Invited me to pick some, saying that they are very tasty. She was right,
they are. She also said that fruit bats come in every evening to feast on them, and she can
always tell when the fruit is ripe because she hears the squeaking and chittering of the bats.
Wish I could have seen them, but was getting back to the shuttle bus at that time. At least
I know where to find them; I will be back! Oh, yeah, the food was good, too.
Sleeping While Mama Sells
Jade is a big thing in Guatemala. It is different from Chinese jade; it is harder, and
comes in more colors (including lavender, recently discovered). Although the jade masks and
other artifacts had been known, only in the last 30 years has the source been discovered and a new
manufacturing of jade jewelry and objects d'art sprung up.
There seem to be two
main factories in Antigua, which supply most of the jade objects. In addition to regular
jewelry, they offer reproductions of ancient Mayan masks and figurines, copied from the originals
in museuums. For $200 I can have a small reproduction of a mask of the bat god "Zotz"
for my collection, but I will need to save my centavos for that one. I have seen
many street vendors selling jade necklaces; now I know where they come from. Each bead and
piece is cut and shaped by workers in these factories we toured. Even then-President Clinton
visited the oldest and biggest one.
Wednesday I spent an hour and twenty minutes talking about and showing pictures of bats to two
third-grade classes at Maya. They LOVED it. Much of my material and resources is
still at home in Oregon, but I managed with the help of my scanner. Some of the kids really
ask good questions, and some have had experience seeing bats, so it was a good time. I also
downloaded some material off the Web for the teacher to use after I was gone for follow-up.
One class had to leave early, and I went back Thursday for a half-hour to finish up with them.
Also have an invitation next spring to another class when they study the rain forest. When
word gets around I suspect that I will get more invites to other classes as well.
Yesterday I registered for a Spanish class at IGA, the big language school here. Starts
on Tuesday, runs for two hours (11 to 1), five days a week, seven weeks. Can take higher
levels after that, but this will get me started. Tired of not being able to talk to people,
or not being able to ask questions because I wouldn't understand the answer. Only problem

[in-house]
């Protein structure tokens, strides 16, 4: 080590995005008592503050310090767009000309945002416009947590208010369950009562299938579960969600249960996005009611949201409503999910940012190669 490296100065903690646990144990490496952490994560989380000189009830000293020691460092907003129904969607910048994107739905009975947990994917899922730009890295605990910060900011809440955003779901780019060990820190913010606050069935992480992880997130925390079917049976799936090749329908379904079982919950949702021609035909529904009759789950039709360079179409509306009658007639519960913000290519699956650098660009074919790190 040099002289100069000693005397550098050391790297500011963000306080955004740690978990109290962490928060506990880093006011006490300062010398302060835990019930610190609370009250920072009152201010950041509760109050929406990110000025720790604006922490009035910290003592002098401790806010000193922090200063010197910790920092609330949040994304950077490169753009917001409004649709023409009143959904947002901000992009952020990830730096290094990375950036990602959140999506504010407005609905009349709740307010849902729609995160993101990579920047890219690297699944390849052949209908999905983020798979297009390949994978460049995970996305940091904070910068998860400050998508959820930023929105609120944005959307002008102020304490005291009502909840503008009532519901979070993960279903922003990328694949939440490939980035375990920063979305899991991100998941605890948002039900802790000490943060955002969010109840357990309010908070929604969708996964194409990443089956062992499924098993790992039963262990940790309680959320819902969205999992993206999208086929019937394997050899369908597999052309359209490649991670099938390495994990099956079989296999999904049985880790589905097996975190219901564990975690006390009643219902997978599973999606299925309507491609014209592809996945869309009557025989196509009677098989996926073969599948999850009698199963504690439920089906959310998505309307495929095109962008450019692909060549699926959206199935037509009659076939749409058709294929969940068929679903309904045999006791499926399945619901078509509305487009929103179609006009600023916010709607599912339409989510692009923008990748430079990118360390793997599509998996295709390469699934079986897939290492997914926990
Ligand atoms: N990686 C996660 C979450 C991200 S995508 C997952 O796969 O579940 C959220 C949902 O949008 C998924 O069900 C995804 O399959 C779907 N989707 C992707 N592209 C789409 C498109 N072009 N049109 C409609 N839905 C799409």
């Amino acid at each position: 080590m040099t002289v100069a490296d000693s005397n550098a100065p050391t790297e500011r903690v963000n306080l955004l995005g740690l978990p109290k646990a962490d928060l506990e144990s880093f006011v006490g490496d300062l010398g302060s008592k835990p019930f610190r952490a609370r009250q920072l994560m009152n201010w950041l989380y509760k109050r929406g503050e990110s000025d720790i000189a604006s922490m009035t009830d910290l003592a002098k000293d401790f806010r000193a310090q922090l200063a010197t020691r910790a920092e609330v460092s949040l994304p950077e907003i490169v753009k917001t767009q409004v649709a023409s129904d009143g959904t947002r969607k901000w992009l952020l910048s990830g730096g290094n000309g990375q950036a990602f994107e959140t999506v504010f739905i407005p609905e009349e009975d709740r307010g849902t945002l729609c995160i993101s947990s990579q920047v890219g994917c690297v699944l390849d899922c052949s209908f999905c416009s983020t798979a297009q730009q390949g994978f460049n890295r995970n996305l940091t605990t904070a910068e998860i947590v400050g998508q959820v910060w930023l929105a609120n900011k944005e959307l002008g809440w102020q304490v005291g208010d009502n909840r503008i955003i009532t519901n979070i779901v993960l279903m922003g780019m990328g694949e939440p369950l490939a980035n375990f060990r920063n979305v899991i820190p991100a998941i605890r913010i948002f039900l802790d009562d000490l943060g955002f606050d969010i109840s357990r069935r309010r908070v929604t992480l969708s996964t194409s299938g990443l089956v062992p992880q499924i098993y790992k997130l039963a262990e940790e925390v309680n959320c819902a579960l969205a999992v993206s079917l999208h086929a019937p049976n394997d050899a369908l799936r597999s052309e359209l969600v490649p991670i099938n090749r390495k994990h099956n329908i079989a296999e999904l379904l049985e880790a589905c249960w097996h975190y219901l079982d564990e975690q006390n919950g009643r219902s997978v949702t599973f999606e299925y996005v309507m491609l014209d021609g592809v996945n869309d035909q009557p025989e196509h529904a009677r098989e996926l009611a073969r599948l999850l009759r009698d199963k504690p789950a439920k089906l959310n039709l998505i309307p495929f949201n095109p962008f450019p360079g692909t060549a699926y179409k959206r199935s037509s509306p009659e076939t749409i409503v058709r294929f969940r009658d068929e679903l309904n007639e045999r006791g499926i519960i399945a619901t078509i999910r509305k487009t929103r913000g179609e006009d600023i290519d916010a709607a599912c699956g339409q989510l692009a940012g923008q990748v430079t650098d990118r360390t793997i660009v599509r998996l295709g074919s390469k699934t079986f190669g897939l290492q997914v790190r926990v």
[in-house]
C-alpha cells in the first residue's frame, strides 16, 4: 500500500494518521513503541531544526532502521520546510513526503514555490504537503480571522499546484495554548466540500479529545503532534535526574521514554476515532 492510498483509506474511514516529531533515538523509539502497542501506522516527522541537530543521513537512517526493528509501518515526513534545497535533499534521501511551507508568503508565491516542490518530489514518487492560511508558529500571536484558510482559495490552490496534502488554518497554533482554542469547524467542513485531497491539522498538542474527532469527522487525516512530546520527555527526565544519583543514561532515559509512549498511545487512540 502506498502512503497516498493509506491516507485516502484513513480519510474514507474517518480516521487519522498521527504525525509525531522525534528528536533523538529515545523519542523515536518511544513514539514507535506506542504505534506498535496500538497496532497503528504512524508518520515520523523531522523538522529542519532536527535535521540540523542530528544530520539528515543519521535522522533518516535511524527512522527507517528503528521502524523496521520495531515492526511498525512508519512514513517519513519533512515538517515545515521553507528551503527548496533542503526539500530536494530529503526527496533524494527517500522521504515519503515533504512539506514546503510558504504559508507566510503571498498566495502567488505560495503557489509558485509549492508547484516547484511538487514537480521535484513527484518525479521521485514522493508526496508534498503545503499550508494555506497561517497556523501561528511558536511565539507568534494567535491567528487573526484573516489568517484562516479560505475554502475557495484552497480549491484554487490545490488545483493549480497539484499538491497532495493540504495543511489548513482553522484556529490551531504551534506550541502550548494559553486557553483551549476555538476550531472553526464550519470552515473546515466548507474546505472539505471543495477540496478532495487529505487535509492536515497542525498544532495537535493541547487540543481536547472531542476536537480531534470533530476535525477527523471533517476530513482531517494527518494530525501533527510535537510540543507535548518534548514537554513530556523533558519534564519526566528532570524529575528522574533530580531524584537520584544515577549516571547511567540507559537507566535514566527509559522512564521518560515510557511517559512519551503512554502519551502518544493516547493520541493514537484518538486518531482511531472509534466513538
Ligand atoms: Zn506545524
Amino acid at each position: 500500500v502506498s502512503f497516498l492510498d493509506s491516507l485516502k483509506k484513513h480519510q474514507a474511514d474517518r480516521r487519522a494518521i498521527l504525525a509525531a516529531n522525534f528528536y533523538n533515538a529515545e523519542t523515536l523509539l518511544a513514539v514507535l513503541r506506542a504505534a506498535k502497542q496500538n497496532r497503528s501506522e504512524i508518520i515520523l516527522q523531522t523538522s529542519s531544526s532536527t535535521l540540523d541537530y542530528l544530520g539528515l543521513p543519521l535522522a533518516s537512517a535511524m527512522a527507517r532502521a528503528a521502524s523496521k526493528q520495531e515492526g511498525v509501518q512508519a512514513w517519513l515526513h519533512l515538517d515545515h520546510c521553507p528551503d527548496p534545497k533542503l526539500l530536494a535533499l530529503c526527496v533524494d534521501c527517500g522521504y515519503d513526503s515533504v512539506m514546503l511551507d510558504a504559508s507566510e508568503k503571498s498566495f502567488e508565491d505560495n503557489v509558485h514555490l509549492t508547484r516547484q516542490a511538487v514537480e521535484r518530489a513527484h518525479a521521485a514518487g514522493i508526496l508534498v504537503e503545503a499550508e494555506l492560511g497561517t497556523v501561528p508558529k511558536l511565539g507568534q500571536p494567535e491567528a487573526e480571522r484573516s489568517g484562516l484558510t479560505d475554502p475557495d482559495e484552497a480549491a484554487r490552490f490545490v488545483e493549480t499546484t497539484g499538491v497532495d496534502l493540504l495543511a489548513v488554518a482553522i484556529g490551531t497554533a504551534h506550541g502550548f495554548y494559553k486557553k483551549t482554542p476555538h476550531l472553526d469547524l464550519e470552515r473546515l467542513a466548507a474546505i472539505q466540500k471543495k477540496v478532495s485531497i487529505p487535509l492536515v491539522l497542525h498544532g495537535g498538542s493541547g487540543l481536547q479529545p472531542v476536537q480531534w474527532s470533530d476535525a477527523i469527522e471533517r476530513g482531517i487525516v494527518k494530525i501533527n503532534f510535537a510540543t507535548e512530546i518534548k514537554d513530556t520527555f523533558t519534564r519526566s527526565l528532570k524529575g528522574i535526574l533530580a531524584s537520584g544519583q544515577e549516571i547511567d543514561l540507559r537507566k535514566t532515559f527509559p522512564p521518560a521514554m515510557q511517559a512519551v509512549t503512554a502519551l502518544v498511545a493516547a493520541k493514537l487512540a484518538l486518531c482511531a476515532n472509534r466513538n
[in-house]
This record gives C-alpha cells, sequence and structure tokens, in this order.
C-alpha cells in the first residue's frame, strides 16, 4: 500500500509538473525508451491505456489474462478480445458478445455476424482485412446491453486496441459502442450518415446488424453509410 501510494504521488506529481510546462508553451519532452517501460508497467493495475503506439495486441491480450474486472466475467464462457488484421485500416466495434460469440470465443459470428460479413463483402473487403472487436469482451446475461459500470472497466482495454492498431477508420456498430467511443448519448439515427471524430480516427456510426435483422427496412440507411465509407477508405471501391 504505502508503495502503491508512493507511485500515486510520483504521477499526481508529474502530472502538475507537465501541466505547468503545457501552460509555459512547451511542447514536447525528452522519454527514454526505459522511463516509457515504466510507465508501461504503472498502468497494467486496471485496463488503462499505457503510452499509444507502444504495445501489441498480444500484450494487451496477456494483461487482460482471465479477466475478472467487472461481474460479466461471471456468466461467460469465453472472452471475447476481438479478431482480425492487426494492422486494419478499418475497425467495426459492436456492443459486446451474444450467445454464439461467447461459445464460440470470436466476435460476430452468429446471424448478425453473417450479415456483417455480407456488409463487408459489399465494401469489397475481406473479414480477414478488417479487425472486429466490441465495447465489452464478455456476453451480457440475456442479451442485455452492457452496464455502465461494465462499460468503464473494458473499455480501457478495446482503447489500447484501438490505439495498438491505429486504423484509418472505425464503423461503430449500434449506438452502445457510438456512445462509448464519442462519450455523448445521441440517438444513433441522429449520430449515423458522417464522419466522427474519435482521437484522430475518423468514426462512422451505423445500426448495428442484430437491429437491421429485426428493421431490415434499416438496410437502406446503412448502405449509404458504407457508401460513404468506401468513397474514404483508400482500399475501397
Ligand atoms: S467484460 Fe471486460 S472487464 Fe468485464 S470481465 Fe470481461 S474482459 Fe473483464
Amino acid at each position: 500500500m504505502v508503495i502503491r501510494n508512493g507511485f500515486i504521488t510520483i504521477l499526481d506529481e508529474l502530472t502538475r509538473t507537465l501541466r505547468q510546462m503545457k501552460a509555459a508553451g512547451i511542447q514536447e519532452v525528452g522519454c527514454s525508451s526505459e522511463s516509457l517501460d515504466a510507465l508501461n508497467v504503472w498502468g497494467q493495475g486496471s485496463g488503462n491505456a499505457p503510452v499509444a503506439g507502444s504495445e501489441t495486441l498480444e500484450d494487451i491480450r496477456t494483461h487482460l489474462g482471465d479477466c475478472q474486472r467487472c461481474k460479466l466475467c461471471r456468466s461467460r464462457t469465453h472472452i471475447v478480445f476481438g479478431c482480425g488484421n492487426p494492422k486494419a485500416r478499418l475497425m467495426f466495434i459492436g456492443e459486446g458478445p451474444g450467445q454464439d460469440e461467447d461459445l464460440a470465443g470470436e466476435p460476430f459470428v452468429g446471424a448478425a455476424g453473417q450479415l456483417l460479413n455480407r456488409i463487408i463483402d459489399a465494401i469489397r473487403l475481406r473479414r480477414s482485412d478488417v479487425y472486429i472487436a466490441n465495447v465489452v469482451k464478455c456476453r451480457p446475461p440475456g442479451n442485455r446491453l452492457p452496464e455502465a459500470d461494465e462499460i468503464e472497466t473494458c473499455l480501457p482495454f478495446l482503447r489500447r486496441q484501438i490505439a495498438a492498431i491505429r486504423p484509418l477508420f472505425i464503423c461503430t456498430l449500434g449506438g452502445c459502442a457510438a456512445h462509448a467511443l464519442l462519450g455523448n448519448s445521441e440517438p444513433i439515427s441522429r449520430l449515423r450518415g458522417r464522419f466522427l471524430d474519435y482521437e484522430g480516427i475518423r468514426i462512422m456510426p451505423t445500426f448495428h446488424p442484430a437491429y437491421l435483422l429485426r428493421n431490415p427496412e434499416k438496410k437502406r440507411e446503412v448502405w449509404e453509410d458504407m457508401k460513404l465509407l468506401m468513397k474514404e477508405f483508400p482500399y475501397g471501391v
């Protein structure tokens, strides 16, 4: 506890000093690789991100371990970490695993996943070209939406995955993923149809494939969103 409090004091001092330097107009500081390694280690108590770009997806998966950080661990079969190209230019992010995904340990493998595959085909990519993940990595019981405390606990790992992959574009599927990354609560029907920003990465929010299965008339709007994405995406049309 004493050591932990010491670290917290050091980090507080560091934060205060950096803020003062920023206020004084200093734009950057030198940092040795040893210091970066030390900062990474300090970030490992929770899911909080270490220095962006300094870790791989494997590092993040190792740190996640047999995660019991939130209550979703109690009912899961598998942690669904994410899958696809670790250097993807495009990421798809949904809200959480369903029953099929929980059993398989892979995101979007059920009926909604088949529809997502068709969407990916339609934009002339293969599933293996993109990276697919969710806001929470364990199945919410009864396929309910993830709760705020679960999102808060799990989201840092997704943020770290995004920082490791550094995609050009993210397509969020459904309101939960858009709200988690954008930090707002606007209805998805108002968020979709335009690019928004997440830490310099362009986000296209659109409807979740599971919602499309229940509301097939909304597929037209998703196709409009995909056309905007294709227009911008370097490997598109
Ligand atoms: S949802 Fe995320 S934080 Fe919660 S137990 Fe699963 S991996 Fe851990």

is that it blocks my doing anything at Maya besides the tutoring I do now. Oh, well.
I have been collecting some pictures that don't directly illustrate my e-mails, so am going to
stick some on the Web page so you can enjoy them (if your monitor's any good). More views
of life in Guatemala.
A Common Sight
Wish Cars Did This!
Lots of Bikes on the Road
Helmets are Required!
Next weekend is a three-day weekend with Friday off for some holiday or other, so we are talking
about going south to Copán in northern Honduras. A lot of ruins there to see;
supposed to be interesting. Need to find a tour package. If we make it I will tell
you about it in the next episode.
Hole in the Ground!
Oh, got an e-mail from someone asking if we keep up with what is going on in the world.
Well, somewhat. I pick up the Prensa Libre newspaper from a street vendor for Q2 ($.25) if
I come by her corner in the morning, and that has some world news. I only have to decipher
the Spanish. Then there is the Guatemala Post in English which comes once a week, and it
has more news. We miss all the local Oregon politics, however. Some would say that
is a blessing, except that we will be rather ignorant when it is time to vote. We have no
idea what local issues are being cussed and discussed in Oregon. We get MORE than enough
of local politics here, however, and most of it is charges of corruption against the government of
President Portillo and his Ministers. Unfortunately it doesn't seem to do any good.
They keep finding new and innovative ways to raise taxes and keep the money for themselves.
What a place Guatemala could be if it had a corruption-free government using the money wisely!
We are well; I even survived some "gut bombs" at a local religious festival in Zone 1
without any real discomfort. I enjoy your e-mails, as well, as it is a contact with the
world "back home".
Santo Domingo de Guzman
Some of the Decorations
Better Than I Had!
Cooked in a Sweet Syrup